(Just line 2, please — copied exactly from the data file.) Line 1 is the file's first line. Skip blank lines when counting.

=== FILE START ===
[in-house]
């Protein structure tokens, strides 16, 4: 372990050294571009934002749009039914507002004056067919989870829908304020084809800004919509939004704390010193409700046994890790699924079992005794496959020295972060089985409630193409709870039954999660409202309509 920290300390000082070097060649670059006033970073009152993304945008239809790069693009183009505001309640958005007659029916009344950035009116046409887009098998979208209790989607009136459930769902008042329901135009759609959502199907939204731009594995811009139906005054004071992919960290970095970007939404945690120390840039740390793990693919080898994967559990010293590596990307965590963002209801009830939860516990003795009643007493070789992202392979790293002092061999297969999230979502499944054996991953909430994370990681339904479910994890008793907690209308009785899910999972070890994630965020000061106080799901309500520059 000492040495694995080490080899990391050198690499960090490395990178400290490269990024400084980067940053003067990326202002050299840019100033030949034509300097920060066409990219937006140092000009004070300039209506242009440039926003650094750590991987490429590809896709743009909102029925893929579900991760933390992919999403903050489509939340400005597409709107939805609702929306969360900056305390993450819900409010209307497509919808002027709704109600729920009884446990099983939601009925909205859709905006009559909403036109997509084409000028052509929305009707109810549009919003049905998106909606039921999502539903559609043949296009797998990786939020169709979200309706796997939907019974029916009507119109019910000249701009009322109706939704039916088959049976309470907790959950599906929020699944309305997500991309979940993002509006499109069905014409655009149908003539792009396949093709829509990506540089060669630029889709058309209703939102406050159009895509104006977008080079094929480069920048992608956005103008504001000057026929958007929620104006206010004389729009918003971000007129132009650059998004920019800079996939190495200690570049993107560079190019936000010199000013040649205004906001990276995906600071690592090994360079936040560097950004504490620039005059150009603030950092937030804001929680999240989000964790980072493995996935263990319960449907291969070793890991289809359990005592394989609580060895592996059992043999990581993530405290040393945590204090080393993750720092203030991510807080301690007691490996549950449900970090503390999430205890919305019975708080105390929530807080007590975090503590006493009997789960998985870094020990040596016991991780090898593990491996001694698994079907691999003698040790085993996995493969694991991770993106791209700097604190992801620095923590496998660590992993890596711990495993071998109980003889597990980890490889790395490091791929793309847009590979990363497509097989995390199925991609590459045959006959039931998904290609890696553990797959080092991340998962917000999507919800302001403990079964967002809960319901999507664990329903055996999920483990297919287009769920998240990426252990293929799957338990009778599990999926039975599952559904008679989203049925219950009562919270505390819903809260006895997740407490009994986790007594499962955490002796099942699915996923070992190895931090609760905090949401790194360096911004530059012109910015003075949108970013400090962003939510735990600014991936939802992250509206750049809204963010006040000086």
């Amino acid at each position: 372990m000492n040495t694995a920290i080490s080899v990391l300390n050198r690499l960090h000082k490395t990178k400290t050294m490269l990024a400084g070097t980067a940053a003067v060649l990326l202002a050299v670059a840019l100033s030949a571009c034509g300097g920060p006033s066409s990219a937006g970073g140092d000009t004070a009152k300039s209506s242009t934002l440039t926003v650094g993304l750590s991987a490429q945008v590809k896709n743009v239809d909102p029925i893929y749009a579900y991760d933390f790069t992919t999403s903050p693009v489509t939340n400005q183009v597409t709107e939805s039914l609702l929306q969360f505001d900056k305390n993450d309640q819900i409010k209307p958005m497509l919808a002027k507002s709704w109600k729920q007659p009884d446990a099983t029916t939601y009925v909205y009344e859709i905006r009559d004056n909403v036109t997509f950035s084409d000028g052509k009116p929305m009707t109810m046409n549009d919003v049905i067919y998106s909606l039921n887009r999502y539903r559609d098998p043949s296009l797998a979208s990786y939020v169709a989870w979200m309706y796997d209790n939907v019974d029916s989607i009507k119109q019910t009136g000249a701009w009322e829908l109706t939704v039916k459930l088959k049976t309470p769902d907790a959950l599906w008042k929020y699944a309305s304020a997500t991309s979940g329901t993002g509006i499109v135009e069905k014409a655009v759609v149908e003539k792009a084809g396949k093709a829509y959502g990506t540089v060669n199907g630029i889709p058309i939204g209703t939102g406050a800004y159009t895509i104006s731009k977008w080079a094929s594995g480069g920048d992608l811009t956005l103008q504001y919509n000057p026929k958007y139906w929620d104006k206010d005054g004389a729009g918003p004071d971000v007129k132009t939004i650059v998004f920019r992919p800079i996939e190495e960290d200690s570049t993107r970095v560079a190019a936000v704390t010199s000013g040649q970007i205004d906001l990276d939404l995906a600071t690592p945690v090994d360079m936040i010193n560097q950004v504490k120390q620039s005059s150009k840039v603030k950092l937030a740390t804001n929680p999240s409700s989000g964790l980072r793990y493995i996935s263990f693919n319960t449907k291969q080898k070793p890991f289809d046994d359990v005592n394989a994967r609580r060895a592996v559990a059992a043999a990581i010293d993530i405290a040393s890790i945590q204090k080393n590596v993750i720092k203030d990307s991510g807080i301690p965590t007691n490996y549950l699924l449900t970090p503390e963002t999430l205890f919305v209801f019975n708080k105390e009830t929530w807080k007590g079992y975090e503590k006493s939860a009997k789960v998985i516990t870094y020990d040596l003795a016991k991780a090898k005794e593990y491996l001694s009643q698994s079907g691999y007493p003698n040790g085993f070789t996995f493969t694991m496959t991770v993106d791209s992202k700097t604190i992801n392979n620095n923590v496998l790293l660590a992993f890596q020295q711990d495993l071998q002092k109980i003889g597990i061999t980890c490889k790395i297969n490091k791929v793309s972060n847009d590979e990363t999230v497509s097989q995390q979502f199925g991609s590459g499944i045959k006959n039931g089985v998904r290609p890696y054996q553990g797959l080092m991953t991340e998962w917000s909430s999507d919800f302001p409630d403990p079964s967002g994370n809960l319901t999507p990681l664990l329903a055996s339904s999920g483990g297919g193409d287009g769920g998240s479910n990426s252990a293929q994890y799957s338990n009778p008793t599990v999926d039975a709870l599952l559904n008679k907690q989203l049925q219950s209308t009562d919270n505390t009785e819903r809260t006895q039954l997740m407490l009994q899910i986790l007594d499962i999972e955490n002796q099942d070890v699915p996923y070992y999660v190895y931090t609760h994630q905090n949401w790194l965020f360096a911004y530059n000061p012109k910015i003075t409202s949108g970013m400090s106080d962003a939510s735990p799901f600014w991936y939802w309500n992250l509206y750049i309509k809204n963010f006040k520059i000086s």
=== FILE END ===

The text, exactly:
């Protein structure tokens, strides 16, 4: 372990050294571009934002749009039914507002004056067919989870829908304020084809800004919509939004704390010193409700046994890790699924079992005794496959020295972060089985409630193409709870039954999660409202309509 920290300390000082070097060649670059006033970073009152993304945008239809790069693009183009505001309640958005007659029916009344950035009116046409887009098998979208209790989607009136459930769902008042329901135009759609959502199907939204731009594995811009139906005054004071992919960290970095970007939404945690120390840039740390793990693919080898994967559990010293590596990307965590963002209801009830939860516990003795009643007493070789992202392979790293002092061999297969999230979502499944054996991953909430994370990681339904479910994890008793907690209308009785899910999972070890994630965020000061106080799901309500520059 000492040495694995080490080899990391050198690499960090490395990178400290490269990024400084980067940053003067990326202002050299840019100033030949034509300097920060066409990219937006140092000009004070300039209506242009440039926003650094750590991987490429590809896709743009909102029925893929579900991760933390992919999403903050489509939340400005597409709107939805609702929306969360900056305390993450819900409010209307497509919808002027709704109600729920009884446990099983939601009925909205859709905006009559909403036109997509084409000028052509929305009707109810549009919003049905998106909606039921999502539903559609043949296009797998990786939020169709979200309706796997939907019974029916009507119109019910000249701009009322109706939704039916088959049976309470907790959950599906929020699944309305997500991309979940993002509006499109069905014409655009149908003539792009396949093709829509990506540089060669630029889709058309209703939102406050159009895509104006977008080079094929480069920048992608956005103008504001000057026929958007929620104006206010004389729009918003971000007129132009650059998004920019800079996939190495200690570049993107560079190019936000010199000013040649205004906001990276995906600071690592090994360079936040560097950004504490620039005059150009603030950092937030804001929680999240989000964790980072493995996935263990319960449907291969070793890991289809359990005592394989609580060895592996059992043999990581993530405290040393945590204090080393993750720092203030991510807080301690007691490996549950449900970090503390999430205890919305019975708080105390929530807080007590975090503590006493009997789960998985870094020990040596016991991780090898593990491996001694698994079907691999003698040790085993996995493969694991991770993106791209700097604190992801620095923590496998660590992993890596711990495993071998109980003889597990980890490889790395490091791929793309847009590979990363497509097989995390199925991609590459045959006959039931998904290609890696553990797959080092991340998962917000999507919800302001403990079964967002809960319901999507664990329903055996999920483990297919287009769920998240990426252990293929799957338990009778599990999926039975599952559904008679989203049925219950009562919270505390819903809260006895997740407490009994986790007594499962955490002796099942699915996923070992190895931090609760905090949401790194360096911004530059012109910015003075949108970013400090962003939510735990600014991936939802992250509206750049809204963010006040000086």